Prague is a city that we’ve heard wonderful things about for years and were excited to visit. It may not be as cheap and untouched as it was 10 years ago, when American tourists started to visit by the thousands, but the city is still charming with it’s old world beauty and authentic cuisine.
Day 1 – Tuesday, May 12, 2015
The train from Vienna arrived in Prague on time despite a few delays en route. It took us a bit longer than usual to figure out how to buy street car tickets (not all of the machines have English), but once we had tickets it was easy take the local tram to the apartment where we were staying. A minute after we arrived, our host showed up and let us into the apartment which we had found and reserved through Airbnb.
After we had settled in, it was time for dinner. We decided not to go too far from our apartment and walked to some nearby restaurants we found on Trip Advisor. The streets felt old and we enjoyed some of the structures we passed along the way, including a notable round tower just around the corner from our accommodations. The restaurants we had picked from Trip Advisor did not seem casual enough for us, but we found some nice squares and read a few other menus. Finally we picked U Betlemske Kaple for dinner. Mostly, we were drawn in by their pork knee roasted in dark beer dinner special and good prices. We enjoyed the meal a lot, despite slow service and stale pretzels on the tables (which had excited us at first). But, the pork knees served with cabbage were huge and delicious.
Day 2 – Wednesday, May 13, 2015
The first order of business for us was to go grocery shopping. On the way back we stopped for Jon to buy a coffee. We spent most of the morning catching up on the computing we had missed during our short time in Vienna and planning some activities for Prague.
At 3pm, we left to join a free walking tour. We had previously taken a free walking tour (in Budapest) with a company that was a member of United Europe Free Tours and had decided to find another tour affiliated with that group. This time our tour was conducted by Prague Extravaganza. Our walk to the meeting point was our first venture into Old Town, and we stopped often to take pictures. We had signed up for the walking tour online the night before, but when we arrived our tour group only consisted of 4 people. (By the way, the Historic Center of Prague is a Unesco World Heritage Site.)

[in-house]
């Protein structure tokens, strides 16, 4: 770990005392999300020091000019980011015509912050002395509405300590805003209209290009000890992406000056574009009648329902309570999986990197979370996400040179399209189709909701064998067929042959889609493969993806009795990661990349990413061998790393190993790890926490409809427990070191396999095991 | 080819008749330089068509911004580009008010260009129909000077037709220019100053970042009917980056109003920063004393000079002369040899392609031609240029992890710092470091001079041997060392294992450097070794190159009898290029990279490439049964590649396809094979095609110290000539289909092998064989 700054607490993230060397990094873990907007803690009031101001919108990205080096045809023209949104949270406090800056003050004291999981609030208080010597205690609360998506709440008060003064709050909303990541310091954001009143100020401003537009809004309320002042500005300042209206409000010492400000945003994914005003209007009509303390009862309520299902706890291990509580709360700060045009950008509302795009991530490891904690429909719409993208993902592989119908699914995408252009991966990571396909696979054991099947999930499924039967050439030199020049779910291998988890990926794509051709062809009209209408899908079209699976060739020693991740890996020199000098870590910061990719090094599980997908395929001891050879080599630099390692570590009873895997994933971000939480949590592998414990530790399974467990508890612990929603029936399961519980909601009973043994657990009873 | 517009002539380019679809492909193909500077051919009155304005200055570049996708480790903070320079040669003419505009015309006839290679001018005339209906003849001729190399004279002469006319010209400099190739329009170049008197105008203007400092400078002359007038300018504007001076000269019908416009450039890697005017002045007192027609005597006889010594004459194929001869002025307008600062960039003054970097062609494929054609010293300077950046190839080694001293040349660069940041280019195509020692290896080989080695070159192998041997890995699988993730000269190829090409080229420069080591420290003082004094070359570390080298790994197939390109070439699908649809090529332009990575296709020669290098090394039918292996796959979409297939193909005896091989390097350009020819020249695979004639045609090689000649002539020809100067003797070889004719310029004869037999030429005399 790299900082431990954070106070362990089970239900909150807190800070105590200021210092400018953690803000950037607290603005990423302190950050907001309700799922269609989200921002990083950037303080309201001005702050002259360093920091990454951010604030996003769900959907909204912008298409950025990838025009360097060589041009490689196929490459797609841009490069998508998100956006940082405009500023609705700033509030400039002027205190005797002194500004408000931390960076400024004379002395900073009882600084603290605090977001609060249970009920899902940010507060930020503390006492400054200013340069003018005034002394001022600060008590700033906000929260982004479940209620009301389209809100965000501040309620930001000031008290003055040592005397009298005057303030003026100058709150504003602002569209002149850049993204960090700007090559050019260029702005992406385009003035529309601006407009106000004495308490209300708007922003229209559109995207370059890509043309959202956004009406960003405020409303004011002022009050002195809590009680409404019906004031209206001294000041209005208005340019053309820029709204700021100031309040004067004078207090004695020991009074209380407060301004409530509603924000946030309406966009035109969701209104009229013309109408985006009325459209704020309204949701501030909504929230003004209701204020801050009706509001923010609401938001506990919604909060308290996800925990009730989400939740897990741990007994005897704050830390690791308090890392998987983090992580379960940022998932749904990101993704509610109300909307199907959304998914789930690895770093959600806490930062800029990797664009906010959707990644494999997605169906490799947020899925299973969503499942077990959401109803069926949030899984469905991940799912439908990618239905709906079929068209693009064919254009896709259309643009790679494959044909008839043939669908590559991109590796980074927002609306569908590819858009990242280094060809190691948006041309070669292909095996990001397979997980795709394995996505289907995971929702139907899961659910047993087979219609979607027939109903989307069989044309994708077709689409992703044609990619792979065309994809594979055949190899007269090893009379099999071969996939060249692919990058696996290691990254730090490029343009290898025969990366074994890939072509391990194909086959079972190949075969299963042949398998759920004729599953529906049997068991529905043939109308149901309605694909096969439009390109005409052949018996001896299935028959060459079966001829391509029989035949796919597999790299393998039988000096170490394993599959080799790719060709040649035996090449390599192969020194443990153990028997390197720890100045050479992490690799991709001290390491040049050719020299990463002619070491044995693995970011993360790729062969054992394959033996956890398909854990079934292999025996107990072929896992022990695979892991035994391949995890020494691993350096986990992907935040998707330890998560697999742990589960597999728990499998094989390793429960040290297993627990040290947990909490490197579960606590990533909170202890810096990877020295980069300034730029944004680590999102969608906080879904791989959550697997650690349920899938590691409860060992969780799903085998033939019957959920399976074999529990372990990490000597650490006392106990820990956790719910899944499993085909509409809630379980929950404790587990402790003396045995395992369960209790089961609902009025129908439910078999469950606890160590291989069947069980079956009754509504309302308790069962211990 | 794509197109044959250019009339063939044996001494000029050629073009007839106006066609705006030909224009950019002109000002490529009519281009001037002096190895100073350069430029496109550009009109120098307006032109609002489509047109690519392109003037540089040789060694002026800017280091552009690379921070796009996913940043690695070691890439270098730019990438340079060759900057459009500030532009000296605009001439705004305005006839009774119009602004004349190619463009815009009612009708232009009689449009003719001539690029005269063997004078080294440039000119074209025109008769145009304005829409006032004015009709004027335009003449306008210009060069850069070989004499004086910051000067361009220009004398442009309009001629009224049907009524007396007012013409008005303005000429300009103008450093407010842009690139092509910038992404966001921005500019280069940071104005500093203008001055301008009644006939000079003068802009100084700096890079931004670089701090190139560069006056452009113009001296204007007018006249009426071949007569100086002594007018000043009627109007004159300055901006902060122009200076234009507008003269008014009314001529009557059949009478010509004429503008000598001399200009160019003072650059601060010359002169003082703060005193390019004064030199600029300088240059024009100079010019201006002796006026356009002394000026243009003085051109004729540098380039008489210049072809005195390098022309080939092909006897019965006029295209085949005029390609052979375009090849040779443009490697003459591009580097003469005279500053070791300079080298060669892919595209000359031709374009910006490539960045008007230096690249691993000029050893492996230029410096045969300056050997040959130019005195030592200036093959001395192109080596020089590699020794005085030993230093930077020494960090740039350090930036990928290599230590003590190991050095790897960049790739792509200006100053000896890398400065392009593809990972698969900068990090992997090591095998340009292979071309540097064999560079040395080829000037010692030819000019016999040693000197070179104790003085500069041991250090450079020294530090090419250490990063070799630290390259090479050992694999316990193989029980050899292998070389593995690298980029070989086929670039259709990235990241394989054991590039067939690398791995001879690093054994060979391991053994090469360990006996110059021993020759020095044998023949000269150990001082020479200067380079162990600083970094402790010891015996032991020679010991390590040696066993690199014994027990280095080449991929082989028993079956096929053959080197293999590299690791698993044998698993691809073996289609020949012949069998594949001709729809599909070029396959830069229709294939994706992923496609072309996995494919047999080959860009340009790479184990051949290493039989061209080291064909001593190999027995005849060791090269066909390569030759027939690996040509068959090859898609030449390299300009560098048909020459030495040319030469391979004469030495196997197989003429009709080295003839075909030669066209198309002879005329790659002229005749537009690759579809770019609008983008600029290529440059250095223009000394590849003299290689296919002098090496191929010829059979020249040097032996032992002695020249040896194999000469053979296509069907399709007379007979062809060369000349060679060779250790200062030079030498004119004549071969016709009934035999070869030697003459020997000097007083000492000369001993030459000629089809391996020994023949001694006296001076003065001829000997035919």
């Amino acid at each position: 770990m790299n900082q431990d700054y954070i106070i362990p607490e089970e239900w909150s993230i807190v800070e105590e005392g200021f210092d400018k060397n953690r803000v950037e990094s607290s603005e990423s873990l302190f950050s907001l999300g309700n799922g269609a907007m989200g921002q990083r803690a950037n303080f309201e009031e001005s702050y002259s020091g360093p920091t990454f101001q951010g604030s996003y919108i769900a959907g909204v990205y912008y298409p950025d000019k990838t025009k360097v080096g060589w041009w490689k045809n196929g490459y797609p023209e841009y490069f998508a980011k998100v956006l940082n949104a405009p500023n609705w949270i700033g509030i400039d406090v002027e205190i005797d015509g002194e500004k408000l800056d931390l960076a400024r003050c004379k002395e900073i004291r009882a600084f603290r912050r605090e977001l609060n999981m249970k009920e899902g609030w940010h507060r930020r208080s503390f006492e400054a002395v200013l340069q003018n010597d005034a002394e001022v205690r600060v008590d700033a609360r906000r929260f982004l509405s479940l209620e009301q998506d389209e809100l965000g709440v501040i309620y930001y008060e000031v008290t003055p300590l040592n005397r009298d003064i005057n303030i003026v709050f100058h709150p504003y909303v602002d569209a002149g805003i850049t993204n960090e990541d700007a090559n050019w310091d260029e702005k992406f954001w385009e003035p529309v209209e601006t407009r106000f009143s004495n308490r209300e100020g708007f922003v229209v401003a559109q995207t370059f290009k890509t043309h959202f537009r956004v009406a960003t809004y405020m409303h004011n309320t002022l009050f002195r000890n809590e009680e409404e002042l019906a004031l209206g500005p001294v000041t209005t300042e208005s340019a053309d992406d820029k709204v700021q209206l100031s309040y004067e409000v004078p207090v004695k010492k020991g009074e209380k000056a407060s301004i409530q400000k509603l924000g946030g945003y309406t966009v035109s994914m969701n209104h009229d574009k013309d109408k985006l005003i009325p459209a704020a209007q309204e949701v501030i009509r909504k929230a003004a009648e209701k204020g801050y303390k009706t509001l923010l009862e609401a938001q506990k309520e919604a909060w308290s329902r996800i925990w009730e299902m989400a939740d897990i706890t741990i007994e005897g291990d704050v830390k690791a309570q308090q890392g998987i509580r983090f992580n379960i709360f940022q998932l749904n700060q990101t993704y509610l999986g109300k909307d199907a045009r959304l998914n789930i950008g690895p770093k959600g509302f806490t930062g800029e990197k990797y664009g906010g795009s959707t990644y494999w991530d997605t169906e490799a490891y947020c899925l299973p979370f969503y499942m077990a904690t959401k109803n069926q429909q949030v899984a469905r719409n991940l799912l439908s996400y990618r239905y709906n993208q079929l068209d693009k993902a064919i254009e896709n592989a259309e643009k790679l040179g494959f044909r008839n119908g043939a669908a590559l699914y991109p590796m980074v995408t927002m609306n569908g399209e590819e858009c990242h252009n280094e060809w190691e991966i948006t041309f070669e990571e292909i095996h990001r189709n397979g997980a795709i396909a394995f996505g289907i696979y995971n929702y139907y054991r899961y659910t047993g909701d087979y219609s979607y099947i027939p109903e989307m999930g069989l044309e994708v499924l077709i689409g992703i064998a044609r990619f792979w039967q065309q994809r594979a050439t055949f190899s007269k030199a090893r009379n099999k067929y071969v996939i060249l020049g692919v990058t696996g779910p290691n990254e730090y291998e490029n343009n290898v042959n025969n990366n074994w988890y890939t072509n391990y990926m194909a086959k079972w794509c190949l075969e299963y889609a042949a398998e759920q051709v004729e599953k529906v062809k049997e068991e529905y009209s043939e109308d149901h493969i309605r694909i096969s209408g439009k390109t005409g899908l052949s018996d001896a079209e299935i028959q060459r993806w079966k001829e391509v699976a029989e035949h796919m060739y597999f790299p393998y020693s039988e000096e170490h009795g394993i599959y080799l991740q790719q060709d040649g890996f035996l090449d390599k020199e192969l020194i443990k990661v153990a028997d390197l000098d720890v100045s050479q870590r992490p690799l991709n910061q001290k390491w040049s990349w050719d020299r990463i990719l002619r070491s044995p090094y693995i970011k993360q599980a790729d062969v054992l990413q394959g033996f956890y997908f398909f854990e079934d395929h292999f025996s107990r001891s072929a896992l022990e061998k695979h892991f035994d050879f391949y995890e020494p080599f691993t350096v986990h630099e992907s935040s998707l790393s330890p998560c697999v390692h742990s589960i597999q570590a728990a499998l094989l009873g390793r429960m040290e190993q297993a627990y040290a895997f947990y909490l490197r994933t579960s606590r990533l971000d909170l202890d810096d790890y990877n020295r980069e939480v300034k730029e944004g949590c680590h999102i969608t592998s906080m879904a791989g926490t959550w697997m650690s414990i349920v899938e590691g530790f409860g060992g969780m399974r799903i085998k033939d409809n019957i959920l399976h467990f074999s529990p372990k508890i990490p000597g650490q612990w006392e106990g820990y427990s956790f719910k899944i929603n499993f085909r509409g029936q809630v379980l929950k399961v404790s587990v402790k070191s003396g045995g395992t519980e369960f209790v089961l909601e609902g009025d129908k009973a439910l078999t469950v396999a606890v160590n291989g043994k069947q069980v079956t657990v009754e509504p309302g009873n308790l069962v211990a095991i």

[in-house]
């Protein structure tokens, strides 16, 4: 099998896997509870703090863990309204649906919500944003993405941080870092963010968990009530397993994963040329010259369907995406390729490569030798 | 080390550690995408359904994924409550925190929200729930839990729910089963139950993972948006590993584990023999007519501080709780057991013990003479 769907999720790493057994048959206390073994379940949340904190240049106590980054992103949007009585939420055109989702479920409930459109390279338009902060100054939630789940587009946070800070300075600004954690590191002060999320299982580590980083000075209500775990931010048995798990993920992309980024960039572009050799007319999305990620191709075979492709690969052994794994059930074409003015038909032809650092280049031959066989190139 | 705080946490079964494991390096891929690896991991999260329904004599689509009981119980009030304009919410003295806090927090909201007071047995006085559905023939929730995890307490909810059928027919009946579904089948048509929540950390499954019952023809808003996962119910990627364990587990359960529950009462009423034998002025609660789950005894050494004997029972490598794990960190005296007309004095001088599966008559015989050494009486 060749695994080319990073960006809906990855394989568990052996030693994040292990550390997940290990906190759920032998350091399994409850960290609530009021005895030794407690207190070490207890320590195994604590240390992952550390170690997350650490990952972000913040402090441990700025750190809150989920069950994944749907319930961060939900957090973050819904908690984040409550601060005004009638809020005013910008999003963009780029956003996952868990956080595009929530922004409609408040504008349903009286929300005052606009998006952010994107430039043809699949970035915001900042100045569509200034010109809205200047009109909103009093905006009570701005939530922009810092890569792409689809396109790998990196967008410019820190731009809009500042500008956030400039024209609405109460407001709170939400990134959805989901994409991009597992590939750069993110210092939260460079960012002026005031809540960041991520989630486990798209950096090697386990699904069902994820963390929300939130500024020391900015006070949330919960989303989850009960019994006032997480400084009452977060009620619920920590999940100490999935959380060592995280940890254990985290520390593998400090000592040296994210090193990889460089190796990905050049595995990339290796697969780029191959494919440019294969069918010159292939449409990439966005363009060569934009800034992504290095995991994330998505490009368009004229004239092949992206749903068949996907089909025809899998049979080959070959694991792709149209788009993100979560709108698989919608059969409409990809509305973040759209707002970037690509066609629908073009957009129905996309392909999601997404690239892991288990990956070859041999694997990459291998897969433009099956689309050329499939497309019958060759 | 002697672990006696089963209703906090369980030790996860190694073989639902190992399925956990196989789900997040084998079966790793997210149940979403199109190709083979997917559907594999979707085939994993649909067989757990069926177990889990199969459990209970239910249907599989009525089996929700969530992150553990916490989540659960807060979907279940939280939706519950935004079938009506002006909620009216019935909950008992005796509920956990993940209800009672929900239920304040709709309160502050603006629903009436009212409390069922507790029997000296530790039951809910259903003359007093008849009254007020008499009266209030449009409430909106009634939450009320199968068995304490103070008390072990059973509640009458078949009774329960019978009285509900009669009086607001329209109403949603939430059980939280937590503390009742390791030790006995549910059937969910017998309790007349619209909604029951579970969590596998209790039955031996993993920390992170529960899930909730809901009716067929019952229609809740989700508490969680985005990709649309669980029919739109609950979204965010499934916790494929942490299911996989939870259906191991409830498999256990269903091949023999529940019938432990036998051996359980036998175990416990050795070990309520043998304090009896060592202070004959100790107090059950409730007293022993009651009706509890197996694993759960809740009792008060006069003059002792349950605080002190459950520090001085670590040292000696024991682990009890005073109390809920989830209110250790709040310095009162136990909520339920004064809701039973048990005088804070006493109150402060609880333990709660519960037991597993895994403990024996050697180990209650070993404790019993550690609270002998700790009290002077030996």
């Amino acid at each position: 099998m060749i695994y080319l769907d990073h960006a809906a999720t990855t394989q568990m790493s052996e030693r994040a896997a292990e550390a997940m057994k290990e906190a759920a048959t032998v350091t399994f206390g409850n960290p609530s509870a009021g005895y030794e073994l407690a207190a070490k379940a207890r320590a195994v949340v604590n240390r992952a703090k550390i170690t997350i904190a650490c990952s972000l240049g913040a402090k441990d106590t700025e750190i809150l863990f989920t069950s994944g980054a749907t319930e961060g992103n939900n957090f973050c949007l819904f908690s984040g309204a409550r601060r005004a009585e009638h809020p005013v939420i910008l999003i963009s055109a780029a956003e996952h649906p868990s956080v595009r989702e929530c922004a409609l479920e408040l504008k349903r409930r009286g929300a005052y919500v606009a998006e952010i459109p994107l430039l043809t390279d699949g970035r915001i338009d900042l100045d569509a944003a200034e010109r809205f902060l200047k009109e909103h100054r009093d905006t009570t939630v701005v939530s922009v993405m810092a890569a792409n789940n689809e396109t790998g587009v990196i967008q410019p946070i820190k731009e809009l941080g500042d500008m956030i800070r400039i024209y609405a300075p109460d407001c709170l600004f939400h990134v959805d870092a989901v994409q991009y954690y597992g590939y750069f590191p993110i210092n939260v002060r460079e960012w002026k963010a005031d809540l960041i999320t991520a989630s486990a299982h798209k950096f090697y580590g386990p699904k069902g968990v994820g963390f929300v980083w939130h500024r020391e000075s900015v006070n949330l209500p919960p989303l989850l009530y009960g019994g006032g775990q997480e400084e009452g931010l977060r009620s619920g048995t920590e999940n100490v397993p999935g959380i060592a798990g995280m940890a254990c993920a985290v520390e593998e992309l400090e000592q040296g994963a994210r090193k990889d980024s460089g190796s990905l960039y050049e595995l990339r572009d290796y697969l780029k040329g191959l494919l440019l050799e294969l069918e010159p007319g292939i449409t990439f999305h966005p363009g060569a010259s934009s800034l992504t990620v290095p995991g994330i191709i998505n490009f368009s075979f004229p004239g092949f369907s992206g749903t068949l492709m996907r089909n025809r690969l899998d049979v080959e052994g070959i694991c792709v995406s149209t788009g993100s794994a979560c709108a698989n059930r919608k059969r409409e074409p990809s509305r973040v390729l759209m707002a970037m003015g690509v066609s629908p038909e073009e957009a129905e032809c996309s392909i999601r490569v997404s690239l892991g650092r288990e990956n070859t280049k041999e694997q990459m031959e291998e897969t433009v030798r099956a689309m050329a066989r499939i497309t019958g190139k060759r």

The walking tour started in Old Town Square. The guide talked about the memorials in the square including a Jan Hus statue, memorial park, a few of the medieval houses, and the two churches on the Square. At 4pm our group joined the crowds to watch the 30 second astronomical clock show. During the show, the two windows above the clock open and statues of the 12 apostles swing by. Representations of sins on the sides of the clock play the ‘music’.
From there our guide took us through parts of Jewish Town and Old Town and eventually to the Charles Bridge. At this point the tour breaks, and people can join or leave. We stayed, but the other two tourists in our group left, making us the only people continuing. We crossed the old pedestrian-only bridge and learned a bit about its history and the statues on it.
Slowly we climbed the hills in the Castle District and made our way to the royal palace and its famous church. We also went past Golden Lane, even though it was mostly shut for the night. We took our time walking home and wandering through a small vineyard outside of the castle.
That evening, we took one of our guides suggestions for dinner and ate at Restaurace U Parlamentu. Once again we had a nice meal which was reasonably cheap. This was our first meal that had pork, gravy, and bread or potato dumplings, a very popular dish in Prague. Jon also had an onion soup that was very tasty. And of course we had to have Pilsner Urquell, the local beer.
On the way back, we stopped at Hemingway’s. Hemingway’s was a very cool cocktail bar which felt like a speakeasy. The bar was quiet and dark, and the waiters wore old timey vests. There was even an antique cash register. We sat at the bar, which was a lot of fun because we got to watch the bartender make elaborate cocktails. The drinks were good and strong. When we got back we were ready for bed.
Day 3 – Thursday, May 14, 2015
With more than a week in Prague, we knew we could relax and take our time so we stayed in working again for most of the morning. Our apartment was in an area close to the river and Old Town and had cobblestone streets. From our tiny balcony, we had nice views.
After eating lunch in, we headed to Old Town. This time we followed the Bigboytravel.com walking guide. Big Boy took us past the National Library (we didn’t go in) and back to Old Town Square. This time we watched the Astronomical Clock again and entered Our Lady Before Tyn (20kc). The walking tour also took us past Town Hall, Little Square, many medieval houses, memorial park, St. James’s Church, the Medieval Spider Bar, and Celetna Lane before we stopped to have a drink.
One surprise highlight for us was St. James Church. St. James was more beautiful on the inside than Our Lady Before Tyn and had a cool urban legend to explain the mummified arm hanging near the church door. The locals claim that many years ago a thief broke into the church during the night. The statue of Mary at the alter grabbed him and he couldn’t free his arm. In the morning the arm had to be cut off to free him. This was a very strange thing to see in a church.